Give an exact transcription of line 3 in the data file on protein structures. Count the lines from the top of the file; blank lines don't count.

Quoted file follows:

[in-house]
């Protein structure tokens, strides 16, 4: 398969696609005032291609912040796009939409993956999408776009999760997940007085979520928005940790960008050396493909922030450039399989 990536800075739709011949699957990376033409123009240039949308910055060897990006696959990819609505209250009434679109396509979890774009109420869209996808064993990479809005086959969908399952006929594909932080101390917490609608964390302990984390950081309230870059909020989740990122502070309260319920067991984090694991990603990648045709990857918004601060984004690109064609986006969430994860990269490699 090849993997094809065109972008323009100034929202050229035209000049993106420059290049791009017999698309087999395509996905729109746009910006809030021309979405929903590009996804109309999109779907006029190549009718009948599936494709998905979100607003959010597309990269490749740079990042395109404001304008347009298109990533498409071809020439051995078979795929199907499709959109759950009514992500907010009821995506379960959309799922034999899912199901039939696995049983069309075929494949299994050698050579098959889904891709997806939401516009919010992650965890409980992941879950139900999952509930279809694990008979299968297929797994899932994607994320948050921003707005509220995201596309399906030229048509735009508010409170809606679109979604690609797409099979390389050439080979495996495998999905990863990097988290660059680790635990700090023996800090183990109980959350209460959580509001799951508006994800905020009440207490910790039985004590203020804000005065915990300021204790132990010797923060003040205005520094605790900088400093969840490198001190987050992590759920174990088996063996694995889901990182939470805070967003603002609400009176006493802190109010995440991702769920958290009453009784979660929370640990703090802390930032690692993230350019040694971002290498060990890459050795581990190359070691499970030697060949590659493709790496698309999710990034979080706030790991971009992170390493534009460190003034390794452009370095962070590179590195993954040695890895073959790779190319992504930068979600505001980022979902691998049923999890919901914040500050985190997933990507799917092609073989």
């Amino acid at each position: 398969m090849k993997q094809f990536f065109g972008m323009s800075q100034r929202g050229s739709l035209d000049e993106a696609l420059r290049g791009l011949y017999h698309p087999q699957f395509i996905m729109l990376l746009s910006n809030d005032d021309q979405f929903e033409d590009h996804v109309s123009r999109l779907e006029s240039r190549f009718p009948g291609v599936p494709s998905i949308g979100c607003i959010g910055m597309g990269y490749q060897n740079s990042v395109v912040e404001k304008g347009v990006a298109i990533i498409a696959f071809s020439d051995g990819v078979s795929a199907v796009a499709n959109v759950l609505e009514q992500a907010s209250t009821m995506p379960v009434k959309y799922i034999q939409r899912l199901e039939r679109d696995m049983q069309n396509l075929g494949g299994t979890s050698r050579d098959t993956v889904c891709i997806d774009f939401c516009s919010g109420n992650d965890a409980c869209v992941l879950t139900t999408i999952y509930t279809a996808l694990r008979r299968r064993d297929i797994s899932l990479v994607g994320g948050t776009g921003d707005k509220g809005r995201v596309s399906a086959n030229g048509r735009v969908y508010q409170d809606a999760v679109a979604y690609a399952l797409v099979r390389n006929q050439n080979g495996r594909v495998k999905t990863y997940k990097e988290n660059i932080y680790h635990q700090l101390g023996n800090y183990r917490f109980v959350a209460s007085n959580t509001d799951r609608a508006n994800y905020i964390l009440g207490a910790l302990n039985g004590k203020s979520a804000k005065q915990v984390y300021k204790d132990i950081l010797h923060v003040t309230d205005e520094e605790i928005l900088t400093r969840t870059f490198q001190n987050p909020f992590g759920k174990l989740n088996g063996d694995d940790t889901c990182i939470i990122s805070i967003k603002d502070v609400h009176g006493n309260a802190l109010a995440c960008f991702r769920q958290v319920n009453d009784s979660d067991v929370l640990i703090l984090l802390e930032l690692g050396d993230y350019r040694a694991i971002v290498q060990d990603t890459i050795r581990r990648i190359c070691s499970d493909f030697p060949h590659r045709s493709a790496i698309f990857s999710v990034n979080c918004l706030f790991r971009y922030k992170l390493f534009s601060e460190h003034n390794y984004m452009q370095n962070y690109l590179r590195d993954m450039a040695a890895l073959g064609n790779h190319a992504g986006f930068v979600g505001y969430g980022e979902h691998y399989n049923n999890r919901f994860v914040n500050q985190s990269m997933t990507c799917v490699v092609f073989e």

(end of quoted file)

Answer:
């Amino acid at each position: 398969m090849k993997q094809f990536f065109g972008m323009s800075q100034r929202g050229s739709l035209d000049e993106a696609l420059r290049g791009l011949y017999h698309p087999q699957f395509i996905m729109l990376l746009s910006n809030d005032d021309q979405f929903e033409d590009h996804v109309s123009r999109l779907e006029s240039r190549f009718p009948g291609v599936p494709s998905i949308g979100c607003i959010g910055m597309g990269y490749q060897n740079s990042v395109v912040e404001k304008g347009v990006a298109i990533i498409a696959f071809s020439d051995g990819v078979s795929a199907v796009a499709n959109v759950l609505e009514q992500a907010s209250t009821m995506p379960v009434k959309y799922i034999q939409r899912l199901e039939r679109d696995m049983q069309n396509l075929g494949g299994t979890s050698r050579d098959t993956v889904c891709i997806d774009f939401c516009s919010g109420n992650d965890a409980c869209v992941l879950t139900t999408i999952y509930t279809a996808l694990r008979r299968r064993d297929i797994s899932l990479v994607g994320g948050t776009g921003d707005k509220g809005r995201v596309s399906a086959n030229g048509r735009v969908y508010q409170d809606a999760v679109a979604y690609a399952l797409v099979r390389n006929q050439n080979g495996r594909v495998k999905t990863y997940k990097e988290n660059i932080y680790h635990q700090l101390g023996n800090y183990r917490f109980v959350a209460s007085n959580t509001d799951r609608a508006n994800y905020i964390l009440g207490a910790l302990n039985g004590k203020s979520a804000k005065q915990v984390y300021k204790d132990i950081l010797h923060v003040t309230d205005e520094e605790i928005l900088t400093r969840t870059f490198q001190n987050p909020f992590g759920k174990l989740n088996g063996d694995d940790t889901c990182i939470i990122s805070i967003k603002d502070v609400h009176g006493n309260a802190l109010a995440c960008f991702r769920q958290v319920n009453d009784s979660d067991v929370l640990i703090l984090l802390e930032l690692g050396d993230y350019r040694a694991i971002v290498q060990d990603t890459i050795r581990r990648i190359c070691s499970d493909f030697p060949h590659r045709s493709a790496i698309f990857s999710v990034n979080c918004l706030f790991r971009y922030k992170l390493f534009s601060e460190h003034n390794y984004m452009q370095n962070y690109l590179r590195d993954m450039a040695a890895l073959g064609n790779h190319a992504g986006f930068v979600g505001y969430g980022e979902h691998y399989n049923n999890r919901f994860v914040n500050q985190s990269m997933t990507c799917v490699v092609f073989e």